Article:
Archdeacon: Shaq of the MAC’s son one of brightest stars at Flyin’ to the Hoop

Gary Trent Jr. of Prolific Prep (shooting) tallied a game-high 33 points in a 66-64 loss to Huntington Prep during Day 3 of the Premier Health Flyin’ to the Hoop at Trent Arena in Kettering on Sunday, Jan. 15, 2017. MARC PENDLETON / STAFF
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Gary Trent Jr. of Prolific Prep (shooting) tallied a game-high 33 points in a 66-64 loss to Huntington Prep during Day 3 of the Premier Health Flyin’ to the Hoop at Trent Arena in Kettering on Sunday, Jan. 15, 2017. MARC PENDLETON / STAFF

Although it was offered as a quiet aside, you could hear the pride in his voice.

“I was there for the birth of my son,” Gary Trent Sr. said of that special moment when Gary Jr. was born 18 years ago this Wednesday.

“I was playing for Portland then, but it was the year of the (NBA) lockout. He was born January 18th and the lockout didn’t end until the 20th. So I was back in Columbus at the hospital.

“I cut his umbilical cord.”

That action – the normal procedure of any birth – had some added symbolism with it when you consider just what Gary Sr. has done for his oldest son. It could be seen as cutting familial ties so the boy could turn into the embodiment of promise he has become today.

Gary. Jr. – bound for Duke University next season – was one of the brightest stars of the Flyin’ to the Hoop Tournament at Trent Arena over the Martin Luther King weekend.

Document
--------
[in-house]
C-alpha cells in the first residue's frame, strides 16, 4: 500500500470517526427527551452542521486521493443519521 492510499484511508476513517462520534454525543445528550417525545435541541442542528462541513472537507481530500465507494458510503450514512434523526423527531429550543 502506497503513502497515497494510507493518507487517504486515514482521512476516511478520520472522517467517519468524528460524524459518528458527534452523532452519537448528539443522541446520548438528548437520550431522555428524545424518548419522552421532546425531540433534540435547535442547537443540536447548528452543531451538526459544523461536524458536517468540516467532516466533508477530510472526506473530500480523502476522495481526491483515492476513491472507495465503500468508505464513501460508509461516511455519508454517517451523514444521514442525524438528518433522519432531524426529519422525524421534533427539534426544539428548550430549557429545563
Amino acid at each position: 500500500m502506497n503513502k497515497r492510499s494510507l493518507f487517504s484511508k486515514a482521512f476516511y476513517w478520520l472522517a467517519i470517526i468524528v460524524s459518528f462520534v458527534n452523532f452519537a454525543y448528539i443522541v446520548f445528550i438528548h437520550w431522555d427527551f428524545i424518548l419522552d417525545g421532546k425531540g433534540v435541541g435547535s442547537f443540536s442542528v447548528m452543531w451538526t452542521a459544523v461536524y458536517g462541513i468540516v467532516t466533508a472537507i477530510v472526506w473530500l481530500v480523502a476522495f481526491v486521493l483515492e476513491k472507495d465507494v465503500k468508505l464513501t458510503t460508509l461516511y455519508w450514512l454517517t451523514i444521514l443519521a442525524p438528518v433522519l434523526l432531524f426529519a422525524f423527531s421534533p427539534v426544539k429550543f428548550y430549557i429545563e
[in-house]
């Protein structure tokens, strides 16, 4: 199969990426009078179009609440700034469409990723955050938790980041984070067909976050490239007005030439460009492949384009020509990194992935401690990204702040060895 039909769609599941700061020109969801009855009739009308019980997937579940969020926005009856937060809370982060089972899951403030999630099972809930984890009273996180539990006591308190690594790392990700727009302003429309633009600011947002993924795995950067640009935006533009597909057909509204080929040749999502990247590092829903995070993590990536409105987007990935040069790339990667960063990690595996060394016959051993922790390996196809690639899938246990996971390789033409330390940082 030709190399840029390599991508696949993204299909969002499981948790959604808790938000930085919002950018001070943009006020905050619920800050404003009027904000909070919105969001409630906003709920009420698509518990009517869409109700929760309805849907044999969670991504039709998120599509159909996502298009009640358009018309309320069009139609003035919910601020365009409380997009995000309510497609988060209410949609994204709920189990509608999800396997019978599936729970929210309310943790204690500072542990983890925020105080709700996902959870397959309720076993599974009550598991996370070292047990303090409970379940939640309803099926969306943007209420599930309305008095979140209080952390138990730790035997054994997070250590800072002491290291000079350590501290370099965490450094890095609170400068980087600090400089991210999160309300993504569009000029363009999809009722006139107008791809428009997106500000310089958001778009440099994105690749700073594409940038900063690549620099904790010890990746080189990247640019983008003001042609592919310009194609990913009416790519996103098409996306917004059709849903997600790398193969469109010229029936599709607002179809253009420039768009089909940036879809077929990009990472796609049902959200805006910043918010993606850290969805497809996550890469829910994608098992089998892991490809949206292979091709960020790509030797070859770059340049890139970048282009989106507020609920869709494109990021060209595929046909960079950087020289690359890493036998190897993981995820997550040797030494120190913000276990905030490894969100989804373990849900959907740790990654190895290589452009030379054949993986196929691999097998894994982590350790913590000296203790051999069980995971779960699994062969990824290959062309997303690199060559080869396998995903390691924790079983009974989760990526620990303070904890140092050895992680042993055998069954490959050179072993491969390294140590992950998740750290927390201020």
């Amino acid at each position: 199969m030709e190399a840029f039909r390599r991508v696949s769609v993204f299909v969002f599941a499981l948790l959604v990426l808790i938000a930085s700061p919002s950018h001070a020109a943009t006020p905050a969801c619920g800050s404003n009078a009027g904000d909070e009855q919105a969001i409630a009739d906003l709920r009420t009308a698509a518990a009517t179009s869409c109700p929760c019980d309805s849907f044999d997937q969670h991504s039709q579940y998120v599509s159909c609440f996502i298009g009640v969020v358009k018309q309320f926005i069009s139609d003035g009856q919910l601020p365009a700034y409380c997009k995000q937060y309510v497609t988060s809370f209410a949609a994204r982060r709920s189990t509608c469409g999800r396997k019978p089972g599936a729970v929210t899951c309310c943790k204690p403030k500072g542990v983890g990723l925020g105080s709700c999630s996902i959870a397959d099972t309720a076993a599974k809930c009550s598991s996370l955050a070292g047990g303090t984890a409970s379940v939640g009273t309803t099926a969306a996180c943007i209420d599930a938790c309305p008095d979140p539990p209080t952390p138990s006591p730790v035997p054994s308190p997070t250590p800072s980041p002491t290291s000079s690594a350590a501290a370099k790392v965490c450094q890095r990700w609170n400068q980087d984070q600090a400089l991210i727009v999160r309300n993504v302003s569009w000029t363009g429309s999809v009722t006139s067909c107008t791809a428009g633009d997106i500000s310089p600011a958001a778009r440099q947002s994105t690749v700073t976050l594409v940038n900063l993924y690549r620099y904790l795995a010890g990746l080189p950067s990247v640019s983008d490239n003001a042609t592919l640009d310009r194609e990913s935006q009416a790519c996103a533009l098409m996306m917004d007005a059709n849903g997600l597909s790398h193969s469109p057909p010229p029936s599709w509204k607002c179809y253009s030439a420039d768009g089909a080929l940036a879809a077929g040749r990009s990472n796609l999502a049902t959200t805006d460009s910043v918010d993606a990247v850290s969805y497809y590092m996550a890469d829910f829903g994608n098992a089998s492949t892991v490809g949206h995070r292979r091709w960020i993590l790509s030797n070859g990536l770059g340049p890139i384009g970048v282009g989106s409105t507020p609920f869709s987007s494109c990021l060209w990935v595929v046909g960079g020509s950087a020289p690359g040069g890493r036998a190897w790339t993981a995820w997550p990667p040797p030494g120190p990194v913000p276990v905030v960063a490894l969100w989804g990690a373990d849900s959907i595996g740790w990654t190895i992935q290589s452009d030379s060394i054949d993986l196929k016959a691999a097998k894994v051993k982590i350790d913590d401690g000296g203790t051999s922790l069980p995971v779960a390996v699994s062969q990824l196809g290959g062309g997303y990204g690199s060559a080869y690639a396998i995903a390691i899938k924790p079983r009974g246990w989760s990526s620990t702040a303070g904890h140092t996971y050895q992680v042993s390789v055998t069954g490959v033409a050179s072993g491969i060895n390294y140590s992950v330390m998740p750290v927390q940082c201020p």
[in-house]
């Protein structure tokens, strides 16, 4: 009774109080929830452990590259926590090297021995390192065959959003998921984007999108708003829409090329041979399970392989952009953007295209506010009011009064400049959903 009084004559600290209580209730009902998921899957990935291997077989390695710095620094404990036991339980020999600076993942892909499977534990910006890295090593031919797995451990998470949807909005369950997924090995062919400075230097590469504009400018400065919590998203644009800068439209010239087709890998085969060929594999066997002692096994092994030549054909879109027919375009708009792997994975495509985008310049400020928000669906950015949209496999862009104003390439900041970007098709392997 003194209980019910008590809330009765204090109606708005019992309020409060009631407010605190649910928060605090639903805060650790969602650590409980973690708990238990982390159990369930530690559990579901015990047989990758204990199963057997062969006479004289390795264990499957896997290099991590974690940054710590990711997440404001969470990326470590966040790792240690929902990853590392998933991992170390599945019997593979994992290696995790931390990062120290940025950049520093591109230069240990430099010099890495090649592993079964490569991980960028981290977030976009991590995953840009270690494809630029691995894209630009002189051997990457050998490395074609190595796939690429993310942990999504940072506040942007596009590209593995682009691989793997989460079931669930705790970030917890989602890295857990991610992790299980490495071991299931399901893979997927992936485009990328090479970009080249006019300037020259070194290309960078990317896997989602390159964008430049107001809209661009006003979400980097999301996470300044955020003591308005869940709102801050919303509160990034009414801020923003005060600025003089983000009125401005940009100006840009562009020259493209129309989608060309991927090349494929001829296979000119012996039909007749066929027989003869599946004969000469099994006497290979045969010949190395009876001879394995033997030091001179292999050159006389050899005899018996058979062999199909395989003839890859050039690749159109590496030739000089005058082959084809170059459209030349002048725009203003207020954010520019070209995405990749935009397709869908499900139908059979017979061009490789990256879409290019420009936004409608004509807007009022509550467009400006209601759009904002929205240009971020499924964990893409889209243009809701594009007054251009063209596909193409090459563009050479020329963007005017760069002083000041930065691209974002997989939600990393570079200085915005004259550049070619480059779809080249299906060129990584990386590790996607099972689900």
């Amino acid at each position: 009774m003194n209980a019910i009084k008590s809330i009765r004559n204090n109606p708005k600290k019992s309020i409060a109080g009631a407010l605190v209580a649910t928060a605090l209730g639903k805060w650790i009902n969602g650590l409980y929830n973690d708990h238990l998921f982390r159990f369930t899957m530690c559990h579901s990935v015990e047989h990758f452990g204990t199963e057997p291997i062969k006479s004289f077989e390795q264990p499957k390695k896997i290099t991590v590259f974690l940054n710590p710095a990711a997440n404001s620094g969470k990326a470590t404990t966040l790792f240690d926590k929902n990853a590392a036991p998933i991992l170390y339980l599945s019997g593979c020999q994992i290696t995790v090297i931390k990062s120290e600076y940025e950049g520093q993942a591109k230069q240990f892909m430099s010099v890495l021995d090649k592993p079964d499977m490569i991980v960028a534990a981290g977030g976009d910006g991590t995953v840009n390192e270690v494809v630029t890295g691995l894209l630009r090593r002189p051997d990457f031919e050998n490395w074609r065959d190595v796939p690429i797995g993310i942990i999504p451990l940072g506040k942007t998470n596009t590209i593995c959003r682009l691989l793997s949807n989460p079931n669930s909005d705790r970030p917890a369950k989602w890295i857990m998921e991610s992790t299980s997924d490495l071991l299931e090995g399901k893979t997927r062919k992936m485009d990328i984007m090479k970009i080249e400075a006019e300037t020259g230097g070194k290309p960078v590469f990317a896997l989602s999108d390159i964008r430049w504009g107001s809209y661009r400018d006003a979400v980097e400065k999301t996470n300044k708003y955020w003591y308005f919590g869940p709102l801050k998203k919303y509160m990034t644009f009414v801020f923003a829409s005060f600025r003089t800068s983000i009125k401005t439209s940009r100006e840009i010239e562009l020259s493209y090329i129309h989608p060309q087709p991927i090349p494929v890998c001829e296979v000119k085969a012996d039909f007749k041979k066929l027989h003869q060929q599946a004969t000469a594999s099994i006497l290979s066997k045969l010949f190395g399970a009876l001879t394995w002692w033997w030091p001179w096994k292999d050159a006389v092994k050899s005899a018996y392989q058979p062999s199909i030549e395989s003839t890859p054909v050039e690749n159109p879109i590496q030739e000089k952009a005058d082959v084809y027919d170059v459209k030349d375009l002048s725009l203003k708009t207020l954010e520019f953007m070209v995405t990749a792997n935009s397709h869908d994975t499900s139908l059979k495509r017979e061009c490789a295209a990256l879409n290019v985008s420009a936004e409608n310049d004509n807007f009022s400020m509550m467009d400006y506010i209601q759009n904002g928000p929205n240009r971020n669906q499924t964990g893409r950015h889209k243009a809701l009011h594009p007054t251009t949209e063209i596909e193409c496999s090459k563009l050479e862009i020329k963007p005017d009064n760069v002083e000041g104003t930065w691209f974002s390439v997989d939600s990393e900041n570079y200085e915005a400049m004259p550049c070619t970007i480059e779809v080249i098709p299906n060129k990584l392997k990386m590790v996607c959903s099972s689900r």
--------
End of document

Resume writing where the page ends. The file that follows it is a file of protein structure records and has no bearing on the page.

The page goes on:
The 6-foot-5 senior shooting guard for Prolific Prep – a top-talent basketball training program in Napa Valley, Calif. – he scored 33 points in Monday’s 100-83 victory over a feisty Trotwood Madison team that entered the game 10-0 and ranked No. 2 in Ohio’s Division II.

The day before Trent Jr. also scored 33 in a 66-64 loss to national power Huntington Prep from West Virginia.

And on Sunday, he was named a McDonald’s All American.

That’s a pretty good weekend and his dad – who lives in Minnesota now with the family – was there to watch it.

After playing his prep ball at Hamilton Township High School in Columbus, Gary Sr. – a 6-foot-8, 250 pound package of muscle and swagger – became a standout at Ohio University, where he was known as the “Shaq of the MAC.”

A three-time MVP of the Mid-American Conference, his number is now retired at OU.

The Milwaukee Bucks made him the 11th overall pick of the 1995 draft and he ended up playing 10 years in the NBA – Portland, Toronto, Dallas and Minnesota – before spending four years as a pro in Greece and Italy.

And yet the thing I thing I think for which he should be most commend is not his glorious hoops career or how his son is now blossoming on the basketball court.

Gary Trent of Ohio against Toledo in 1994. Jamie Sabau/AllSport
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Gary Trent of Ohio against Toledo in 1994. Jamie Sabau/AllSport

The most important thing Gary Sr. did for himself, as well as his four sons – Gary Jr. has three younger brothers – is cut the ties with the past.

Or, as he put it Monday, “break the cycle of generational dysfunction.”

Back in the mid-1990s I wrote about him a few times when he played at OU. I was there the night in Athens when he almost single-handedly dismantled Wright State. I saw him do the same to Miami at Millett Hall.

Once during that time I sat down with him and we talked about his past, how he had been a teenage drug dealer, had made money stealing the rims off fancy cars and had skipped school so much as a freshman — 80-some days – that authorities threatened to lock up his mom (again.)

He told me how his dad had been in federal prison for 6 ½ years for drugs (trafficking) and his mom had been locked up for drugs, as well.